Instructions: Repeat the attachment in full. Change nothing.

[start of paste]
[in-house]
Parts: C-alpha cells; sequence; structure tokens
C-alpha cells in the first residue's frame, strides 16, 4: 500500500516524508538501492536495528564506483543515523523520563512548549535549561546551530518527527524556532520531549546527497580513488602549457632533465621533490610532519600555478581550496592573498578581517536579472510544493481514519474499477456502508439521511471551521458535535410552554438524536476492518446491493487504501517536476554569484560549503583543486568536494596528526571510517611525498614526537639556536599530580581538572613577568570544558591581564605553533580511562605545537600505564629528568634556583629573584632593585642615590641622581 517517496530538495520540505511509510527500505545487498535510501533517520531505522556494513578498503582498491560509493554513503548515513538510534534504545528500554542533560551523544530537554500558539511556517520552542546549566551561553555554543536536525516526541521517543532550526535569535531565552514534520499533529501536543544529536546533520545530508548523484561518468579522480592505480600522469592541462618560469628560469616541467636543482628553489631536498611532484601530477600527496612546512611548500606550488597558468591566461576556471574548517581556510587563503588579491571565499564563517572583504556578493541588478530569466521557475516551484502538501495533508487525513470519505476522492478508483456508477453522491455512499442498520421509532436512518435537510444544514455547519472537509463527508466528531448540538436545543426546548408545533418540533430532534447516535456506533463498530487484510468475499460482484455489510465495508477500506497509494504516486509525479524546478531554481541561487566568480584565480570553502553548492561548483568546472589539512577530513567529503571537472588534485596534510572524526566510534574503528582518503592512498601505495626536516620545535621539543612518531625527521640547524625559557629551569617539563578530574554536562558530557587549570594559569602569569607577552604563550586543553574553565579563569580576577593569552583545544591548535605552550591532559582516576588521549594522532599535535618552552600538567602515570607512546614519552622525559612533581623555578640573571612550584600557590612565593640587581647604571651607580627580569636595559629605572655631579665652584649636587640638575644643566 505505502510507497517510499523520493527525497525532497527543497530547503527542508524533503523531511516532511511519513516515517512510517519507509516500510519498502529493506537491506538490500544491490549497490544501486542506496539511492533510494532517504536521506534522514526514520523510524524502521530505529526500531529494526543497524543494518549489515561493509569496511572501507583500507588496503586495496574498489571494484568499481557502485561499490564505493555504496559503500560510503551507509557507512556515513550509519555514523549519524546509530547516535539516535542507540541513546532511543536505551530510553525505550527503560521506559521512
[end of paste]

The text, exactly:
[in-house]
Parts: C-alpha cells; sequence; structure tokens
C-alpha cells in the first residue's frame, strides 16, 4: 500500500516524508538501492536495528564506483543515523523520563512548549535549561546551530518527527524556532520531549546527497580513488602549457632533465621533490610532519600555478581550496592573498578581517536579472510544493481514519474499477456502508439521511471551521458535535410552554438524536476492518446491493487504501517536476554569484560549503583543486568536494596528526571510517611525498614526537639556536599530580581538572613577568570544558591581564605553533580511562605545537600505564629528568634556583629573584632593585642615590641622581 517517496530538495520540505511509510527500505545487498535510501533517520531505522556494513578498503582498491560509493554513503548515513538510534534504545528500554542533560551523544530537554500558539511556517520552542546549566551561553555554543536536525516526541521517543532550526535569535531565552514534520499533529501536543544529536546533520545530508548523484561518468579522480592505480600522469592541462618560469628560469616541467636543482628553489631536498611532484601530477600527496612546512611548500606550488597558468591566461576556471574548517581556510587563503588579491571565499564563517572583504556578493541588478530569466521557475516551484502538501495533508487525513470519505476522492478508483456508477453522491455512499442498520421509532436512518435537510444544514455547519472537509463527508466528531448540538436545543426546548408545533418540533430532534447516535456506533463498530487484510468475499460482484455489510465495508477500506497509494504516486509525479524546478531554481541561487566568480584565480570553502553548492561548483568546472589539512577530513567529503571537472588534485596534510572524526566510534574503528582518503592512498601505495626536516620545535621539543612518531625527521640547524625559557629551569617539563578530574554536562558530557587549570594559569602569569607577552604563550586543553574553565579563569580576577593569552583545544591548535605552550591532559582516576588521549594522532599535535618552552600538567602515570607512546614519552622525559612533581623555578640573571612550584600557590612565593640587581647604571651607580627580569636595559629605572655631579665652584649636587640638575644643566 505505502510507497517510499523520493527525497525532497527543497530547503527542508524533503523531511516532511511519513516515517512510517519507509516500510519498502529493506537491506538490500544491490549497490544501486542506496539511492533510494532517504536521506534522514526514520523510524524502521530505529526500531529494526543497524543494518549489515561493509569496511572501507583500507588496503586495496574498489571494484568499481557502485561499490564505493555504496559503500560510503551507509557507512556515513550509519555514523549519524546509530547516535539516535542507540541513546532511543536505551530510553525505550527503560521506559521512